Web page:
If the Terminator Passed his CFA

Rise of the Robo-Advisors

Co-Written by Mick Emmett

“Don’t look back. Something might be gaining on you.” — Satchel Paige

You might find this hard to believe while waiting a few days for a check to “clear” in 2017, but banks and other financial institutions are investing heavily in technology to run their businesses now — and in the future. They actually have to if they want to stay in business, because there is a whole industry of mostly small companies and startups called “FinTech” that is booming. And what scrappy, young, t-shirt and jeans-wearing company wouldn’t want to eat [insert name of any big bank]’s lunch? Such is innovation…

It All Starts With Power, Bandwidth and Storage

The consumer-facing technology that financial institutions have been offering makes our lives easier, with online banking and investing being the most obvious examples (well, except for when the hackers take over). It also makes life easier for the financial institutions — and less expensive. Remember getting those weighty envelopes with monthly statements in the mail along with pages of transactions and fine print, maybe some cancelled checks, and whatever marketing pieces they jammed in? The United States Postal Service sure does.

Beyond the basic stuff we can all do on our phones, tablets and computers, there’s a lot going on behind the scenes. Thanks primarily to the exponential growth in computational power, bandwidth and cheap storage, FinTech companies, and the applications and services they build, have become big business. According to just-departed Comptroller of the Currency, Thomas Curry, investment in FinTech worldwide has grown from $1.8B to $24B in just the last five years. We’ll let others go into FinTech 101 because our goal here is to dive right into the innovation stream. And man oh man is it flowing fast…

“Robo” without the actual robot, because that would be weird

One area of financial service innovation that is scaling rapidly is robo-advising. Built on top of machine learning algorithms that draw on powerful computing resources to find patterns and make predictions, robo-advisors are online platforms that automate asset allocation via algorithms for a fee that is typically much smaller than that of human advisors. Machine learning is a subset of artificial intelligence (AI), which is remaking a number of industries before moving on to replacing humanity. OK, the latter isn’t guaranteed to happen…yet, but the former is happening now in a big way.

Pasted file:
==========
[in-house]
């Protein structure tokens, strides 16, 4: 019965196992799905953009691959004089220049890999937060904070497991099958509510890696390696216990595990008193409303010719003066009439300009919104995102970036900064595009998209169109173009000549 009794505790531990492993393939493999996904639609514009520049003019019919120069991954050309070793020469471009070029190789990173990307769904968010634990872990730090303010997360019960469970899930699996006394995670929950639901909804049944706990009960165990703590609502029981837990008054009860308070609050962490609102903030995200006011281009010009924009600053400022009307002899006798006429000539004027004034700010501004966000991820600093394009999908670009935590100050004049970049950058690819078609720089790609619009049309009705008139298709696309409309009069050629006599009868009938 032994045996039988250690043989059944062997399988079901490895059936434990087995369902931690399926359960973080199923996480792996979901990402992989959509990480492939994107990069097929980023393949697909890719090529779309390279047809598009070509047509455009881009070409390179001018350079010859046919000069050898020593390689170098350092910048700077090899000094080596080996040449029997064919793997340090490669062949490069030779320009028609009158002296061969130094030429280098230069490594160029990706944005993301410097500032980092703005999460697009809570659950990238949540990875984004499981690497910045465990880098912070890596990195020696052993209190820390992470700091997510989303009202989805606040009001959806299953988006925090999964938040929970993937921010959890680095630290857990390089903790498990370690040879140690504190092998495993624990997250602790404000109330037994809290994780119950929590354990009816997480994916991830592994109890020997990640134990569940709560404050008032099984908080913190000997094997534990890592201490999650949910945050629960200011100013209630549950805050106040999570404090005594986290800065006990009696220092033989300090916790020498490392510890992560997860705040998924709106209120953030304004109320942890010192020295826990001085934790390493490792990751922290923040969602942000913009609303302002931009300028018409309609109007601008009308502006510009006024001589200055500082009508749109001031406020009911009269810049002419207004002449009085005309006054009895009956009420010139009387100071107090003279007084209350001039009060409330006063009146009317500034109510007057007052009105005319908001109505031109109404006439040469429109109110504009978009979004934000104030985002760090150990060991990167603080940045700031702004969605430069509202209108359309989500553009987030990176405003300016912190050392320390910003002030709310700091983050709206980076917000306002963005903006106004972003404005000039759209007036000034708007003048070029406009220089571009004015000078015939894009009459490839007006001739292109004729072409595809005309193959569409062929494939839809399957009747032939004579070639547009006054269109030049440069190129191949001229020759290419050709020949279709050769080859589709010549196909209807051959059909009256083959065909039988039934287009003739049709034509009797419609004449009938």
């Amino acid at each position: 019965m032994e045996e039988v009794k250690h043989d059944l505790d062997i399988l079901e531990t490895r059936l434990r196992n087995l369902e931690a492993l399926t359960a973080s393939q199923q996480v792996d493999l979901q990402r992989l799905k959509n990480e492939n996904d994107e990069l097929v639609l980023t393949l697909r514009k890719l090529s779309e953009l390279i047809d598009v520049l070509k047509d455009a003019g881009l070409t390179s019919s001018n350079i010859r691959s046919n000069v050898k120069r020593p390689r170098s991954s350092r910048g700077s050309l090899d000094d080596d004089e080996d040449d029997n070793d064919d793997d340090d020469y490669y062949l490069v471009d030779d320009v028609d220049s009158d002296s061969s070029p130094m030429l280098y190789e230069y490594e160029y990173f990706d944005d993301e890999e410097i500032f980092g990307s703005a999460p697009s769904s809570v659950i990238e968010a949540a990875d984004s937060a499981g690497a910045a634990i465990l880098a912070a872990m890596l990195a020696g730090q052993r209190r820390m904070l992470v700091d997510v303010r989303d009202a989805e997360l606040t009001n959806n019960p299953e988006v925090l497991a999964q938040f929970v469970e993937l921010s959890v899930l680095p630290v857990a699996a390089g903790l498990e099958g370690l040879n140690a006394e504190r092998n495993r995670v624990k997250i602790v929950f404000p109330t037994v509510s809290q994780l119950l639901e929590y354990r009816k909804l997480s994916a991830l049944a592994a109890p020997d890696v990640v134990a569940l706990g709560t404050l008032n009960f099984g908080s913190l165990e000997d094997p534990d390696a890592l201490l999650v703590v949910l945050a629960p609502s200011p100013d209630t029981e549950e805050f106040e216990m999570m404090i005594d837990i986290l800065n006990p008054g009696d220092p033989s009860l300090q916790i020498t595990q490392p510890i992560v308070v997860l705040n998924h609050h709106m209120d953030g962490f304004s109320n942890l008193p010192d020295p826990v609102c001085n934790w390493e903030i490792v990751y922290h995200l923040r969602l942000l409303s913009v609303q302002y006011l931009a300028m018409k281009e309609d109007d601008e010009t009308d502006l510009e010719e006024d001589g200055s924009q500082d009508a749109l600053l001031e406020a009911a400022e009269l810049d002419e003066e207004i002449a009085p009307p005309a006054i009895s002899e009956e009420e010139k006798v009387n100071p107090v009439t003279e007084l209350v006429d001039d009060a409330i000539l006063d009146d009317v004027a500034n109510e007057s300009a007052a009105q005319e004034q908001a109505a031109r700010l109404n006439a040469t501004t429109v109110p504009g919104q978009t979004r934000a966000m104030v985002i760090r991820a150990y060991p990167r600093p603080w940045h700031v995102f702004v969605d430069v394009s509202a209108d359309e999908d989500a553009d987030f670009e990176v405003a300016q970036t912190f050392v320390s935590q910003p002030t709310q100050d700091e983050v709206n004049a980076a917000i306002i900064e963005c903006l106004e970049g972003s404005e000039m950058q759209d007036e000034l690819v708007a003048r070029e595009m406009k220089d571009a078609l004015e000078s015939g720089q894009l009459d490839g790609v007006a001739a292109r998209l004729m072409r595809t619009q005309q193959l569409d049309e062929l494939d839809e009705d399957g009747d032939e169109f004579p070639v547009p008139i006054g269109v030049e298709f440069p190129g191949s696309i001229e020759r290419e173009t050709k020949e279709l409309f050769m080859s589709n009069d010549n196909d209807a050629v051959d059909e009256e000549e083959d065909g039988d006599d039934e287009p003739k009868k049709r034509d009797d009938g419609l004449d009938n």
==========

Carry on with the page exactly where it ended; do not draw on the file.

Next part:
Case in point: a recent study by Accenture found that banks — according to three quarters of the bankers surveyed — will use AI as the primary method of customer interaction within the next three years. And 80% of the surveyed bankers believe that AI will revolutionize information collection as well as client interaction.

It makes total sense for banks and other financial institutions to push their chips into the middle of the robo-advising table. Using less resources AND operating exponentially more efficiently means more revenue with less effort — what bank (or other company, or person for that matter) wouldn’t love that? If artificially intelligent robots can make 400 hamburgers — made to order, no less! — in an hour, is there really anything they won’t be able to do? That’s a question many highly paid, non-steel and cable-wearing investment advisors are wondering these days.

Rise of the (Investment Advisor) Machines?

One of the areas the Accenture report cited as “ripest” for tech innovation is the advisory business, shocking just about…no one. Also not surprising is the number of companies that have sprung up to take advantage of this market inefficiency. And why wouldn’t they — it’s a massive opportunity. According to a recent report from Deloitte, estimates predict between $2.2 and $3.7 trillion in assets will be managed by 2020 with the help of robo-advisory platforms. And by 2025 it’s expected to be in the $16 trillion neighborhood.

Some well-known platforms, like Wealthfront and Betterment, are fully automated, while others have some human interaction as a complement to the AI technology for specific situations. For the majority of investors, who have relatively small amounts to invest and don’t really need to pay human advisors just to put them in an index stock fund or a similar basic investment portfolio, an AI-powered robo-advising platform is worth a close look. It offers a low entry point to the consumer while at the same time acting as a financial market provider in the same way that banks and investment firms have traditionally done. Yeah — the line is getting murkier. And many are making the switch or just starting with a robo-advisor and skipping the well-dressed, well-educated human being in the well-appointed downtown office altogether.